Feeds:
Posts
Comments

Posts Tagged ‘Barbara Jordan’

This painting is nothing more than blobs of color, but they come together to make a whole that is pleasing. This watercolor was also painted by two different people. Is there a lesson here? — Art by Pat Bean and Jean Gowen

An Unlikely Hero

A nation is formed by the willingness of each of us to share in the responsibility for upholding the common good.”

“One thing is clear to me: We, as human beings, must be willing to accept people who are different from ourselves.”

“What the people want is very simple – they want an America as good as its promise.”

“The imperative is to define what is right and do it.”

“Let each person do his or her part. If one citizen is unwilling to participate, all of us are going to suffer. For the American idea, though it is shared by all of us, is realized in each one of us.”

“Think what a better world it would be if we all, the whole world, had cookies and milk about three o’clock every afternoon and then lay down on our blankets for a nap.”

While doing some research for a story, I came across the above quotes. They touched my heart, and had me asking why aren’t our leaders saying these kinds of things today. 

If you hadn’t already guessed, these words came from a tall, outspoken, husky-voiced Black women from Texas, Barbara Jordan, whom I was privileged to write about in my early journalism years. She was from Houston, and I worked for a newspaper just 50 miles away.

 Barbara (1936-1996) was the first Black woman to be elected to the Texas State Senate, and in 1972, she became the first Black woman elected to the U.S. House of Representatives.

She served three terms before retiring to become a professor at the University of Texas. While Jordan’s quotes from above touched me, this one chilled me to the bone: “But this is the great danger America faces. That we will cease to be one nation and become instead a collection of interest groups: city against suburb, region against region, individual against individual. Each seeking to satisfy private wants.”

I think she perfectly described America as it is today, and it deeply saddens me. What do you think?

Pat Bean is a retired award-winning journalist who lives in Tucson with her canine companion, Scamp. She is a wondering-wanderer, avid reader, enthusiastic birder, Lonely Planet Community Pathfinder, Story Circle Network board member, author of Travels with Maggie available on Amazon (Free on Kindle Unlimited), and is always searching for life’s silver lining.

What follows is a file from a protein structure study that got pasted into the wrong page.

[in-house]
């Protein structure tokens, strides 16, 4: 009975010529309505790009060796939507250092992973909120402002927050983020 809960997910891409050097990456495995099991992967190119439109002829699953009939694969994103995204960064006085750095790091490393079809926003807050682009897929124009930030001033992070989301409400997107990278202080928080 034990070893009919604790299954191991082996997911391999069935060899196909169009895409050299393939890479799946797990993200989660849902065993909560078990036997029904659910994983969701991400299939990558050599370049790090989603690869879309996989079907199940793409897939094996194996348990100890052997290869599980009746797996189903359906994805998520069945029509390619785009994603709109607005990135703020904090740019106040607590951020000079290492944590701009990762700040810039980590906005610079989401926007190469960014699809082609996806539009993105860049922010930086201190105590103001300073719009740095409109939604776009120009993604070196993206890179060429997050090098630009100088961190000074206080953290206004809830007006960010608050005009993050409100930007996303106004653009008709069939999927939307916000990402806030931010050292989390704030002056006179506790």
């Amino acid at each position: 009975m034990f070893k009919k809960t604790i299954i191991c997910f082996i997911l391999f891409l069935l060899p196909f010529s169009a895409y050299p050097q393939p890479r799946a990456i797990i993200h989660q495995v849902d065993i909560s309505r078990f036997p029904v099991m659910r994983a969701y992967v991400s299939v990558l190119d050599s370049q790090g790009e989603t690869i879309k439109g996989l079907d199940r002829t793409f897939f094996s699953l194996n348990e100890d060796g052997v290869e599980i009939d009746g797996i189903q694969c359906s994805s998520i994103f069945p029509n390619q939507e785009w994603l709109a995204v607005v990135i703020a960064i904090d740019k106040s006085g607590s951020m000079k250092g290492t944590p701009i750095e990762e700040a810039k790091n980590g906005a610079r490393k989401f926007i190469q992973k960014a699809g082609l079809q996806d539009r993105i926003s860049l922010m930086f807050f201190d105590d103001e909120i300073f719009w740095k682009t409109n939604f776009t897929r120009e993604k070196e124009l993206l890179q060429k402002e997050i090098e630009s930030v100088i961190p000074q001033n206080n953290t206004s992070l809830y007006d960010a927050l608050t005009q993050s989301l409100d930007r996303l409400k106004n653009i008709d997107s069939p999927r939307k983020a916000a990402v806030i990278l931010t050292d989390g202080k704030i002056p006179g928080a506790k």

Read Full Post »

 

Statue outside entrance to Women's Museum in Dallas -- Photo by Pat Bean

“The future belongs to those who believe in the beauty of their dreams.” — Eleanor Roosevelt.

Travels With Maggie

Hank Williams Jr. loves ’em. I’m talking, of course, about Texas women. But while he prefers them in jeans, I prefer them strong like Texas Governor Anne Richards or Congresswoman Barbara Jordan, both of whom so aptly set a path for Texas women to follow before their deaths.

I like to think of myself as sharing a gene or two in common with them, and also with another of my Texas female heroes, the late outspoken Texas political columnist Molly Ivins, who was mistakenly born in California.

I understood her dilemma from the opposite direction. Utah claimed me for much of the latter half my life, And while I loved its spectacular mountain scenery, I continued to know I was a Texas woman – from the tips of my short blonde hair to the nail on my crooked little toe.

If you’re in the neighborhood of Dallas, where my RV is parked in front of my oldest daughter’s home for the next few days, and want to learn more about strong Texas women – and those from other states as well – you should drop by the Women’s Museum, a permanent exhibit located in Fair Park, home to the Texas State Fair.

My daughter and I did just that, spending several hours roaming the museum’s 70,000 square feet of exhibits that bring to life the contributions of women to this nation’s history. Opened in 2000 in affiliation with the Smithsonian, the museum began as a dream of one woman, Cathy Bonner, and a reality through the financial support of tens of thousands of mostly female supporters.

If you visit before April 10, you can even catch a special exhibit put together by famed photographer Annie Leibovitz and  simply entitled “Women.” The recommendation of this Texas woman is that you should go.

Read Full Post »